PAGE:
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How to Build a Grain Bin Ladder Safety Cage (Includes Safety Concerns, Info on Stairs and Vintage Methods)

Joy worked in construction for 7 years alongside her husband (25+ yrs. experience)—working on pole barns, grain bins, and barn repairs.

Safety Cage View (Incomplete)

This cage is partially installed on a bin on which the walls are 18 feet high, plus the hopper and peak.

This cage is partially installed on a bin on which the walls are 18 feet high, plus the hopper and peak.

Safety Cage Installation Overview

Safety cages vary quite a bit from one type of bin to the next, and from one era of construction to the next. You will need to consult the installation manual which came with your grain bin, if you have doubts as to how your particular model goes together. If you are building a model which is pre-2018 or older, and you have no manual available, do the best you can and look around for ideas. Consult someone familiar with this type of construction, and see what they recommend . . . or skip the ladder and cage altogether and build stairs, which are considered safer.

Many types of cages simply bolt together and then bolt to the main ladder. Some types wire or weld on.

Below are a few examples to get you started.

Tools List

Since cages vary so much in their construction, I can't offer exact instructions or tell you precisely which tools you will need. Hardware is normally provided from the cage manufacterer, and is probably the same as for the ladder(s).

For another style, you may have to decide amongst a few options.

Here are some average tools required for the job:

  • 9/16-inch box-end wrenches (2 at least), with long handles--or whatever size your hardware is
  • High quality impact wrench
  • Vice grips (may be optional, depending on type of cage)
  • Hearing protection--preferably ear-muff or electronic type
  • Drill and appropriate metal bits, for correcting potential manufacturing errors on bolt holes
  • Scrap lumber for placing under parts to be drilled if they are not already anchored
  • Permanent marker, black wide tip (hopefully optional)
  • Tape measure, standard, if needing to mark for drilling holes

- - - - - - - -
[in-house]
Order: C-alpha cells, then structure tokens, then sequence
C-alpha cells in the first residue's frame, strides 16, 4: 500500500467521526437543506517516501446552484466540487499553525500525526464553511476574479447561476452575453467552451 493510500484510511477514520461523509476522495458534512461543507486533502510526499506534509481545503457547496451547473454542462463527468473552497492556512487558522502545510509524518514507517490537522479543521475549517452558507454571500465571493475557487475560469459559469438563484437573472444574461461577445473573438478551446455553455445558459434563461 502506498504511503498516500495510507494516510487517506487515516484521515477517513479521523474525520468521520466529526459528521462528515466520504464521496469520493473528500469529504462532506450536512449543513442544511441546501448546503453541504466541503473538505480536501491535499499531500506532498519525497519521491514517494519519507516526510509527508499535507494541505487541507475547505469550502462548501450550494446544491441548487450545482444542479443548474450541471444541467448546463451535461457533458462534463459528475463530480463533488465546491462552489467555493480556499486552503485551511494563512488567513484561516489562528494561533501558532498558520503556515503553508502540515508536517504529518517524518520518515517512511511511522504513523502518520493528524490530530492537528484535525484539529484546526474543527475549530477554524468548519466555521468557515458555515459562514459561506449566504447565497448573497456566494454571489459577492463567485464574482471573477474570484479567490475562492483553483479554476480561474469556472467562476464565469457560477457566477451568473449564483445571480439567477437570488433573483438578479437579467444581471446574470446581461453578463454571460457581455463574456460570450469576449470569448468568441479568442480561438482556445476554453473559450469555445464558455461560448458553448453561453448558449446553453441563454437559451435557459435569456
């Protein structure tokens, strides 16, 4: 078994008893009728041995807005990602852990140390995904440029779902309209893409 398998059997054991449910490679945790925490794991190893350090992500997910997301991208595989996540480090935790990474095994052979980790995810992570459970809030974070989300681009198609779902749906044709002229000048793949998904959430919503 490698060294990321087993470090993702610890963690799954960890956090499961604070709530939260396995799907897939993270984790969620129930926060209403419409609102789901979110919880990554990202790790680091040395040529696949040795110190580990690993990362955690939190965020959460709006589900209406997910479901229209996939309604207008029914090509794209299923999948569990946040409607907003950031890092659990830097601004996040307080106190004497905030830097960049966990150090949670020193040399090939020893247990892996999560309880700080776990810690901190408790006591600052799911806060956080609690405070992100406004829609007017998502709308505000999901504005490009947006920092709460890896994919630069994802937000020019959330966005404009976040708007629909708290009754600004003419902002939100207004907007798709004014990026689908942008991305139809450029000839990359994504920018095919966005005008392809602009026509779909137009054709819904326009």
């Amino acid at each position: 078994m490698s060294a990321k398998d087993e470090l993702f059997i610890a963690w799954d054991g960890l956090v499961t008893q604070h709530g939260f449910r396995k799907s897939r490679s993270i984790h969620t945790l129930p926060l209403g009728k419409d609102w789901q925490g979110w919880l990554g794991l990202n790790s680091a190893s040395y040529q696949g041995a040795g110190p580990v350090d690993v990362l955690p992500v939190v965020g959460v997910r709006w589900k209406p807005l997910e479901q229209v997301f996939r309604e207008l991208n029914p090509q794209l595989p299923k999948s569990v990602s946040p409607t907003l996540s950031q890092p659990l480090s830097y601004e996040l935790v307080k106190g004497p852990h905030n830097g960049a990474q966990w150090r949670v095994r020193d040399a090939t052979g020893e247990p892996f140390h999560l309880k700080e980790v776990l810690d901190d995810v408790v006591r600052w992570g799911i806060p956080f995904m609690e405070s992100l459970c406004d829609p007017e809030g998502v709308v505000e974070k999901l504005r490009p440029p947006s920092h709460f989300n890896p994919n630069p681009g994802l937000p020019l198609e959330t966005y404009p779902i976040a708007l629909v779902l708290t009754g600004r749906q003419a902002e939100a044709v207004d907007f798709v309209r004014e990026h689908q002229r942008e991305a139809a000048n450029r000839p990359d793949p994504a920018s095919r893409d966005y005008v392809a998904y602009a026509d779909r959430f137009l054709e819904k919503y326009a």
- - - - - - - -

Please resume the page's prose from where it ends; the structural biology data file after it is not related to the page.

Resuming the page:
• Work gloves which allow for dexterity (optional)
  • Comfortable work boots with decent tread, hard toes optional
  • Work clothes which will not snag or allow you to get hurt easily
  • Slipjoint pliers (optional, but can be handy)
  • Tool pouch/apron, or coffee cans/small buckets for hardware (a small pouch is annoying as it must be refilled often, and is hard to reach into)

Cautions for Use

Due to their inherently dangerous nature, I have seen few examples of completed safety cages. Those below are not all complete. The minimum requirements were met in order to go to work.

Why was this done?

While a safety cage is designed to catch a person should they lose their balance or become frightened or dizzy, they often create more problems than they solve. It can happen like this:

Do You Want to Be in One Piece or Many?

If you begin to fall and catch yourself on the cage, so far so good.

But if you fall and fail to catch yourself, you wind up hitting the cage on the way down. Naturally, every time you bump that cage, or knock against another bar, your chances of experiencing serious injury go up. By the time you hit the ground, instead of a broken bone or a concussion, you may have multiple fractures or be dead.

So, apart from potential liability, it's up to you whether you think you are better off with or without a cage.

Weigh the risks and act accordingly.

In some cases, a safety harness is recommended, just as in wilderness climbing. Harnesses, too, have pros and cons. Yes, they can catch you . . . but they can also get in the way, waste time, and actually cause accidents through entanglements and mistakes.

Weigh the risks and act accordingly.

GlideLoc GuideRail Top Extension Exit Demonstration

Other Types

There are other types and styles of ladders, cages, and stairs in use. Each has its advantages and drawbacks, both during construction and use. As I am able to provide more examples, I'll add them to this article.

On shorter, smaller bins, farmers sometimes use extension ladder sections, with or without cages, which are bolted onto the bin. These work fine under average conditions.

On some vintage construction grain bins, whether steel or ckncrete block, shallow spiral staircases were used, wrapping the whole bin. Handrails and secure treads were included. A similar system is now popular (2020). Time will tell their worth, and whether they save injuries or only spend valuable minutes during harvest.

Installing Grain Bin Ladder on Fully Erected Bin

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This article is accurate and true to the best of the author’s knowledge. Content is for informational or entertainment purposes only and does not substitute for personal counsel or professional advice in business, financial, legal, or technical matters.

© 2020 Joilene Rasmussen